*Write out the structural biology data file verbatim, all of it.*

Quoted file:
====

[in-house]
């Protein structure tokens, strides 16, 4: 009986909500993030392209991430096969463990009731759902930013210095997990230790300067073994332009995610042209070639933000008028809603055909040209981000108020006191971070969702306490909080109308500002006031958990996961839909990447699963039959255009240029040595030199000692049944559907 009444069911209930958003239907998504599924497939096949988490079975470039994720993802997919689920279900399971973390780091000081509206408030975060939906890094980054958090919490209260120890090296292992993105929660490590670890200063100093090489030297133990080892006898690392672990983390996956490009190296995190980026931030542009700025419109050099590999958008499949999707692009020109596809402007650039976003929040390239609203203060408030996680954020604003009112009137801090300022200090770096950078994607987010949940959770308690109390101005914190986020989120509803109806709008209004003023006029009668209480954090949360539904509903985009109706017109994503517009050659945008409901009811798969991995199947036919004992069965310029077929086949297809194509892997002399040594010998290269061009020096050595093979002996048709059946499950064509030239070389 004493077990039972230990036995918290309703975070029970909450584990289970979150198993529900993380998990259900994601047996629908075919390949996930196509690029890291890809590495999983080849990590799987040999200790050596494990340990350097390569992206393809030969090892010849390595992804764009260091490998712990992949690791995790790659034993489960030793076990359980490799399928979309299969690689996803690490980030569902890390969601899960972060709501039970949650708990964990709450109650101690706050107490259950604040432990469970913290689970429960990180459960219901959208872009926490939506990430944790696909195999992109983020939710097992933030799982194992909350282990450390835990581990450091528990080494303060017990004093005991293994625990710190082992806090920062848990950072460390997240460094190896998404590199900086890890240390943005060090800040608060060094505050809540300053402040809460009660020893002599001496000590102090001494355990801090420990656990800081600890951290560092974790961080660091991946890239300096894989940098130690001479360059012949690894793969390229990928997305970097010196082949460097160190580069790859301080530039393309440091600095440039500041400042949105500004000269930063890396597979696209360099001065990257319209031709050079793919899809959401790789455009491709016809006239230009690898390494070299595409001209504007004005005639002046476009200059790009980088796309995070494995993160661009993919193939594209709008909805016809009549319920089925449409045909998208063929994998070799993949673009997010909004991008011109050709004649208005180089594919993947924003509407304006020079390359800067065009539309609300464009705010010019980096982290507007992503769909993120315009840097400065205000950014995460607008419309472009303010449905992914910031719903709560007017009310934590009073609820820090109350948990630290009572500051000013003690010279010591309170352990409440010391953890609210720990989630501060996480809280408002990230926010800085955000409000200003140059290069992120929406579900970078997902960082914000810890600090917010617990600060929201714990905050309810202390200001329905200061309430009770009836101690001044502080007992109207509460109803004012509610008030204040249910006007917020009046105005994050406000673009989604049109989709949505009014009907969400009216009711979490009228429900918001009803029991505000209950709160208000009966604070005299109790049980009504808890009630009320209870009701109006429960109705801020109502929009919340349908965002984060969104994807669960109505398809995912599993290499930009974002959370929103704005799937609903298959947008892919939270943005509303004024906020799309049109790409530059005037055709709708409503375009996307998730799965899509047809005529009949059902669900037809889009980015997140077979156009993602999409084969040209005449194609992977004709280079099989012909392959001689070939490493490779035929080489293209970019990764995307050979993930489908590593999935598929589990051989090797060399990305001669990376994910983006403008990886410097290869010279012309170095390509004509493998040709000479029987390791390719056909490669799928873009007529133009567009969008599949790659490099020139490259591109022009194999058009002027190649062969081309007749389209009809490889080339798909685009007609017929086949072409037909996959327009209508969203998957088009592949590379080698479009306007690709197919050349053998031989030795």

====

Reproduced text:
[in-house]
């Protein structure tokens, strides 16, 4: 009986909500993030392209991430096969463990009731759902930013210095997990230790300067073994332009995610042209070639933000008028809603055909040209981000108020006191971070969702306490909080109308500002006031958990996961839909990447699963039959255009240029040595030199000692049944559907 009444069911209930958003239907998504599924497939096949988490079975470039994720993802997919689920279900399971973390780091000081509206408030975060939906890094980054958090919490209260120890090296292992993105929660490590670890200063100093090489030297133990080892006898690392672990983390996956490009190296995190980026931030542009700025419109050099590999958008499949999707692009020109596809402007650039976003929040390239609203203060408030996680954020604003009112009137801090300022200090770096950078994607987010949940959770308690109390101005914190986020989120509803109806709008209004003023006029009668209480954090949360539904509903985009109706017109994503517009050659945008409901009811798969991995199947036919004992069965310029077929086949297809194509892997002399040594010998290269061009020096050595093979002996048709059946499950064509030239070389 004493077990039972230990036995918290309703975070029970909450584990289970979150198993529900993380998990259900994601047996629908075919390949996930196509690029890291890809590495999983080849990590799987040999200790050596494990340990350097390569992206393809030969090892010849390595992804764009260091490998712990992949690791995790790659034993489960030793076990359980490799399928979309299969690689996803690490980030569902890390969601899960972060709501039970949650708990964990709450109650101690706050107490259950604040432990469970913290689970429960990180459960219901959208872009926490939506990430944790696909195999992109983020939710097992933030799982194992909350282990450390835990581990450091528990080494303060017990004093005991293994625990710190082992806090920062848990950072460390997240460094190896998404590199900086890890240390943005060090800040608060060094505050809540300053402040809460009660020893002599001496000590102090001494355990801090420990656990800081600890951290560092974790961080660091991946890239300096894989940098130690001479360059012949690894793969390229990928997305970097010196082949460097160190580069790859301080530039393309440091600095440039500041400042949105500004000269930063890396597979696209360099001065990257319209031709050079793919899809959401790789455009491709016809006239230009690898390494070299595409001209504007004005005639002046476009200059790009980088796309995070494995993160661009993919193939594209709008909805016809009549319920089925449409045909998208063929994998070799993949673009997010909004991008011109050709004649208005180089594919993947924003509407304006020079390359800067065009539309609300464009705010010019980096982290507007992503769909993120315009840097400065205000950014995460607008419309472009303010449905992914910031719903709560007017009310934590009073609820820090109350948990630290009572500051000013003690010279010591309170352990409440010391953890609210720990989630501060996480809280408002990230926010800085955000409000200003140059290069992120929406579900970078997902960082914000810890600090917010617990600060929201714990905050309810202390200001329905200061309430009770009836101690001044502080007992109207509460109803004012509610008030204040249910006007917020009046105005994050406000673009989604049109989709949505009014009907969400009216009711979490009228429900918001009803029991505000209950709160208000009966604070005299109790049980009504808890009630009320209870009701109006429960109705801020109502929009919340349908965002984060969104994807669960109505398809995912599993290499930009974002959370929103704005799937609903298959947008892919939270943005509303004024906020799309049109790409530059005037055709709708409503375009996307998730799965899509047809005529009949059902669900037809889009980015997140077979156009993602999409084969040209005449194609992977004709280079099989012909392959001689070939490493490779035929080489293209970019990764995307050979993930489908590593999935598929589990051989090797060399990305001669990376994910983006403008990886410097290869010279012309170095390509004509493998040709000479029987390791390719056909490669799928873009007529133009567009969008599949790659490099020139490259591109022009194999058009002027190649062969081309007749389209009809490889080339798909685009007609017929086949072409037909996959327009209508969203998957088009592949590379080698479009306007690709197919050349053998031989030795």